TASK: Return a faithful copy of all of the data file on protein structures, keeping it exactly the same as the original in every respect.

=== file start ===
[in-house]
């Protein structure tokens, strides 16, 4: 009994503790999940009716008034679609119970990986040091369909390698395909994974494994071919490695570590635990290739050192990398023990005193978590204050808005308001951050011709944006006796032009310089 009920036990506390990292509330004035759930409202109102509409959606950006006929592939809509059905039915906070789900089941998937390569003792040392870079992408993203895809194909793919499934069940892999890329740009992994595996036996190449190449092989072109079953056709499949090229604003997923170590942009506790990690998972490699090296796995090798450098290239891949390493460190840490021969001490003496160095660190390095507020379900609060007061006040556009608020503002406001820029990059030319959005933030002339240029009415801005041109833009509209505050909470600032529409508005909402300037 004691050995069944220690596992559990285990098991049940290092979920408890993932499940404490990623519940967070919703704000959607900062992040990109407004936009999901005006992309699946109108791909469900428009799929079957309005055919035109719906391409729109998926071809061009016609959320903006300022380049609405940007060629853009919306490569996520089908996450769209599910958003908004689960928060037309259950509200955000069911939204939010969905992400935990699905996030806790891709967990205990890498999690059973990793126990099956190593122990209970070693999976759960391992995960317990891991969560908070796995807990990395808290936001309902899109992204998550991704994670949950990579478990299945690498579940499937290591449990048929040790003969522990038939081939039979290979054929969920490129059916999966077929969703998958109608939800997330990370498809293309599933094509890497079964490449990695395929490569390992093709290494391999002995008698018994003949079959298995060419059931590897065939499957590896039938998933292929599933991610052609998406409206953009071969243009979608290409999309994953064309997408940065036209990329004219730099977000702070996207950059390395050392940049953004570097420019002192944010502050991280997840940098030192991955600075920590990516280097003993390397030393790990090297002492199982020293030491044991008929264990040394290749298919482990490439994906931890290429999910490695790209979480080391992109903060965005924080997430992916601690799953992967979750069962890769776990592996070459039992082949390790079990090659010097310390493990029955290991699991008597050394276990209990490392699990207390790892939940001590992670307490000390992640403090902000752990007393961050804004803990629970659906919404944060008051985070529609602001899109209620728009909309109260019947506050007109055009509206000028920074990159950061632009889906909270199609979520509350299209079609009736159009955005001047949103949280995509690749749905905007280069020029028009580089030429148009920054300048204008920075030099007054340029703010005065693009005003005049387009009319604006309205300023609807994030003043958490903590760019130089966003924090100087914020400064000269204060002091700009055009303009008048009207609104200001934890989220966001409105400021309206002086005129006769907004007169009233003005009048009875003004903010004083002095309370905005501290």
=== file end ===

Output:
[in-house]
């Protein structure tokens, strides 16, 4: 009994503790999940009716008034679609119970990986040091369909390698395909994974494994071919490695570590635990290739050192990398023990005193978590204050808005308001951050011709944006006796032009310089 009920036990506390990292509330004035759930409202109102509409959606950006006929592939809509059905039915906070789900089941998937390569003792040392870079992408993203895809194909793919499934069940892999890329740009992994595996036996190449190449092989072109079953056709499949090229604003997923170590942009506790990690998972490699090296796995090798450098290239891949390493460190840490021969001490003496160095660190390095507020379900609060007061006040556009608020503002406001820029990059030319959005933030002339240029009415801005041109833009509209505050909470600032529409508005909402300037 004691050995069944220690596992559990285990098991049940290092979920408890993932499940404490990623519940967070919703704000959607900062992040990109407004936009999901005006992309699946109108791909469900428009799929079957309005055919035109719906391409729109998926071809061009016609959320903006300022380049609405940007060629853009919306490569996520089908996450769209599910958003908004689960928060037309259950509200955000069911939204939010969905992400935990699905996030806790891709967990205990890498999690059973990793126990099956190593122990209970070693999976759960391992995960317990891991969560908070796995807990990395808290936001309902899109992204998550991704994670949950990579478990299945690498579940499937290591449990048929040790003969522990038939081939039979290979054929969920490129059916999966077929969703998958109608939800997330990370498809293309599933094509890497079964490449990695395929490569390992093709290494391999002995008698018994003949079959298995060419059931590897065939499957590896039938998933292929599933991610052609998406409206953009071969243009979608290409999309994953064309997408940065036209990329004219730099977000702070996207950059390395050392940049953004570097420019002192944010502050991280997840940098030192991955600075920590990516280097003993390397030393790990090297002492199982020293030491044991008929264990040394290749298919482990490439994906931890290429999910490695790209979480080391992109903060965005924080997430992916601690799953992967979750069962890769776990592996070459039992082949390790079990090659010097310390493990029955290991699991008597050394276990209990490392699990207390790892939940001590992670307490000390992640403090902000752990007393961050804004803990629970659906919404944060008051985070529609602001899109209620728009909309109260019947506050007109055009509206000028920074990159950061632009889906909270199609979520509350299209079609009736159009955005001047949103949280995509690749749905905007280069020029028009580089030429148009920054300048204008920075030099007054340029703010005065693009005003005049387009009319604006309205300023609807994030003043958490903590760019130089966003924090100087914020400064000269204060002091700009055009303009008048009207609104200001934890989220966001409105400021309206002086005129006769907004007169009233003005009048009875003004903010004083002095309370905005501290």